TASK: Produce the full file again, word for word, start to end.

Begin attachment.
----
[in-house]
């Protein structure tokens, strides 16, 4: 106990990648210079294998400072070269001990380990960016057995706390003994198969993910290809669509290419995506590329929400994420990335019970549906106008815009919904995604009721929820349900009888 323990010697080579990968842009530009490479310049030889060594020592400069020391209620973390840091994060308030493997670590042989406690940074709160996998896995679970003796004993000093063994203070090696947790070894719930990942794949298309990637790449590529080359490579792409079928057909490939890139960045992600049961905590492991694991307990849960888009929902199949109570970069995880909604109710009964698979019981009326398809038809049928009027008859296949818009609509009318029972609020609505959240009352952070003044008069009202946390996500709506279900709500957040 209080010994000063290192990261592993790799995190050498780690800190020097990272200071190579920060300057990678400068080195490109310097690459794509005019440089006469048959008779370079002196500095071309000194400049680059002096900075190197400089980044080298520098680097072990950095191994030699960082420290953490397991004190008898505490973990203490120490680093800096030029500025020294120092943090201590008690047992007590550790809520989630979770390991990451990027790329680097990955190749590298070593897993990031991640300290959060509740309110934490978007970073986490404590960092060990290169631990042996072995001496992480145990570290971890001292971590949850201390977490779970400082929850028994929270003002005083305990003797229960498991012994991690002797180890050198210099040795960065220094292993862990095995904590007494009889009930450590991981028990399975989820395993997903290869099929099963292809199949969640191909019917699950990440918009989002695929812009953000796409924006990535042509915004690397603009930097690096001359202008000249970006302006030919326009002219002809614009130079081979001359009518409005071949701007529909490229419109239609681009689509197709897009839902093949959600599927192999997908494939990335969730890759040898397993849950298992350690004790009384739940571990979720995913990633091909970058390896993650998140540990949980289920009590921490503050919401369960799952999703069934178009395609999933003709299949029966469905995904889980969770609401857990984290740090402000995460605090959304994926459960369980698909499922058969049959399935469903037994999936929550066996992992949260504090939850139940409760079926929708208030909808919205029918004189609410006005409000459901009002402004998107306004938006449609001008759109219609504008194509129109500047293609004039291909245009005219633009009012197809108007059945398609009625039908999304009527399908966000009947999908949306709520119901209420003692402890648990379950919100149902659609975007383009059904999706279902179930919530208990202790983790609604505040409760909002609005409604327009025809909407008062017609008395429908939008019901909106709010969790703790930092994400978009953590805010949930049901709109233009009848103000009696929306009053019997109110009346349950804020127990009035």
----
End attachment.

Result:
[in-house]
């Protein structure tokens, strides 16, 4: 106990990648210079294998400072070269001990380990960016057995706390003994198969993910290809669509290419995506590329929400994420990335019970549906106008815009919904995604009721929820349900009888 323990010697080579990968842009530009490479310049030889060594020592400069020391209620973390840091994060308030493997670590042989406690940074709160996998896995679970003796004993000093063994203070090696947790070894719930990942794949298309990637790449590529080359490579792409079928057909490939890139960045992600049961905590492991694991307990849960888009929902199949109570970069995880909604109710009964698979019981009326398809038809049928009027008859296949818009609509009318029972609020609505959240009352952070003044008069009202946390996500709506279900709500957040 209080010994000063290192990261592993790799995190050498780690800190020097990272200071190579920060300057990678400068080195490109310097690459794509005019440089006469048959008779370079002196500095071309000194400049680059002096900075190197400089980044080298520098680097072990950095191994030699960082420290953490397991004190008898505490973990203490120490680093800096030029500025020294120092943090201590008690047992007590550790809520989630979770390991990451990027790329680097990955190749590298070593897993990031991640300290959060509740309110934490978007970073986490404590960092060990290169631990042996072995001496992480145990570290971890001292971590949850201390977490779970400082929850028994929270003002005083305990003797229960498991012994991690002797180890050198210099040795960065220094292993862990095995904590007494009889009930450590991981028990399975989820395993997903290869099929099963292809199949969640191909019917699950990440918009989002695929812009953000796409924006990535042509915004690397603009930097690096001359202008000249970006302006030919326009002219002809614009130079081979001359009518409005071949701007529909490229419109239609681009689509197709897009839902093949959600599927192999997908494939990335969730890759040898397993849950298992350690004790009384739940571990979720995913990633091909970058390896993650998140540990949980289920009590921490503050919401369960799952999703069934178009395609999933003709299949029966469905995904889980969770609401857990984290740090402000995460605090959304994926459960369980698909499922058969049959399935469903037994999936929550066996992992949260504090939850139940409760079926929708208030909808919205029918004189609410006005409000459901009002402004998107306004938006449609001008759109219609504008194509129109500047293609004039291909245009005219633009009012197809108007059945398609009625039908999304009527399908966000009947999908949306709520119901209420003692402890648990379950919100149902659609975007383009059904999706279902179930919530208990202790983790609604505040409760909002609005409604327009025809909407008062017609008395429908939008019901909106709010969790703790930092994400978009953590805010949930049901709109233009009848103000009696929306009053019997109110009346349950804020127990009035």